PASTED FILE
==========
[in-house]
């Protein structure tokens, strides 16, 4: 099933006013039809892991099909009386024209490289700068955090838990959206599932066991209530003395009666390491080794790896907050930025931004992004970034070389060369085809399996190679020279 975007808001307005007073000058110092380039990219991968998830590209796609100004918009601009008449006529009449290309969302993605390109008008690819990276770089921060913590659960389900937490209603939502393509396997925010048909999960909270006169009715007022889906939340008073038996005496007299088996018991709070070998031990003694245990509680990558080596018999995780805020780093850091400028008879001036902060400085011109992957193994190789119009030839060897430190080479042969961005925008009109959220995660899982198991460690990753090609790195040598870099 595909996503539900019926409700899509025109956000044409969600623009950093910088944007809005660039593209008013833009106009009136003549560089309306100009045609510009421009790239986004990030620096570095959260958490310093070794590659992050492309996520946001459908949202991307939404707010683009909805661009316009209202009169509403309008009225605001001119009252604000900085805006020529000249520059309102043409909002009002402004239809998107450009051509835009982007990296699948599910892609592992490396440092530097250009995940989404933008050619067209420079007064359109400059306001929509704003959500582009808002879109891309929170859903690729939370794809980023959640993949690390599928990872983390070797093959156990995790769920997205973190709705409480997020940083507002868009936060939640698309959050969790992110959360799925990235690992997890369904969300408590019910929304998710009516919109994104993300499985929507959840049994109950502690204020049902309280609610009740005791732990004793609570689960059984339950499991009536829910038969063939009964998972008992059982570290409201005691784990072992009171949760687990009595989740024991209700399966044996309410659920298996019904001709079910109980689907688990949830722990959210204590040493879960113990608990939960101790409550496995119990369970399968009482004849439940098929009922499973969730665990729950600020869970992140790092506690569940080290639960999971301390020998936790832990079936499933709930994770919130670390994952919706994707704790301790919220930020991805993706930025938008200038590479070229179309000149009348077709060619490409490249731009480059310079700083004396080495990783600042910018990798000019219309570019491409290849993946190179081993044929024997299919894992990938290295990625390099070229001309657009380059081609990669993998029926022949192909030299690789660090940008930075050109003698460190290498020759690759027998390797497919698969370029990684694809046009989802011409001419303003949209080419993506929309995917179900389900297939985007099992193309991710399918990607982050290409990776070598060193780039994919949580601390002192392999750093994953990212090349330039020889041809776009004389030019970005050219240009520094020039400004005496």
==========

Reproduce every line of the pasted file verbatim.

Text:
[in-house]
């Protein structure tokens, strides 16, 4: 099933006013039809892991099909009386024209490289700068955090838990959206599932066991209530003395009666390491080794790896907050930025931004992004970034070389060369085809399996190679020279 975007808001307005007073000058110092380039990219991968998830590209796609100004918009601009008449006529009449290309969302993605390109008008690819990276770089921060913590659960389900937490209603939502393509396997925010048909999960909270006169009715007022889906939340008073038996005496007299088996018991709070070998031990003694245990509680990558080596018999995780805020780093850091400028008879001036902060400085011109992957193994190789119009030839060897430190080479042969961005925008009109959220995660899982198991460690990753090609790195040598870099 595909996503539900019926409700899509025109956000044409969600623009950093910088944007809005660039593209008013833009106009009136003549560089309306100009045609510009421009790239986004990030620096570095959260958490310093070794590659992050492309996520946001459908949202991307939404707010683009909805661009316009209202009169509403309008009225605001001119009252604000900085805006020529000249520059309102043409909002009002402004239809998107450009051509835009982007990296699948599910892609592992490396440092530097250009995940989404933008050619067209420079007064359109400059306001929509704003959500582009808002879109891309929170859903690729939370794809980023959640993949690390599928990872983390070797093959156990995790769920997205973190709705409480997020940083507002868009936060939640698309959050969790992110959360799925990235690992997890369904969300408590019910929304998710009516919109994104993300499985929507959840049994109950502690204020049902309280609610009740005791732990004793609570689960059984339950499991009536829910038969063939009964998972008992059982570290409201005691784990072992009171949760687990009595989740024991209700399966044996309410659920298996019904001709079910109980689907688990949830722990959210204590040493879960113990608990939960101790409550496995119990369970399968009482004849439940098929009922499973969730665990729950600020869970992140790092506690569940080290639960999971301390020998936790832990079936499933709930994770919130670390994952919706994707704790301790919220930020991805993706930025938008200038590479070229179309000149009348077709060619490409490249731009480059310079700083004396080495990783600042910018990798000019219309570019491409290849993946190179081993044929024997299919894992990938290295990625390099070229001309657009380059081609990669993998029926022949192909030299690789660090940008930075050109003698460190290498020759690759027998390797497919698969370029990684694809046009989802011409001419303003949209080419993506929309995917179900389900297939985007099992193309991710399918990607982050290409990776070598060193780039994919949580601390002192392999750093994953990212090349330039020889041809776009004389030019970005050219240009520094020039400004005496």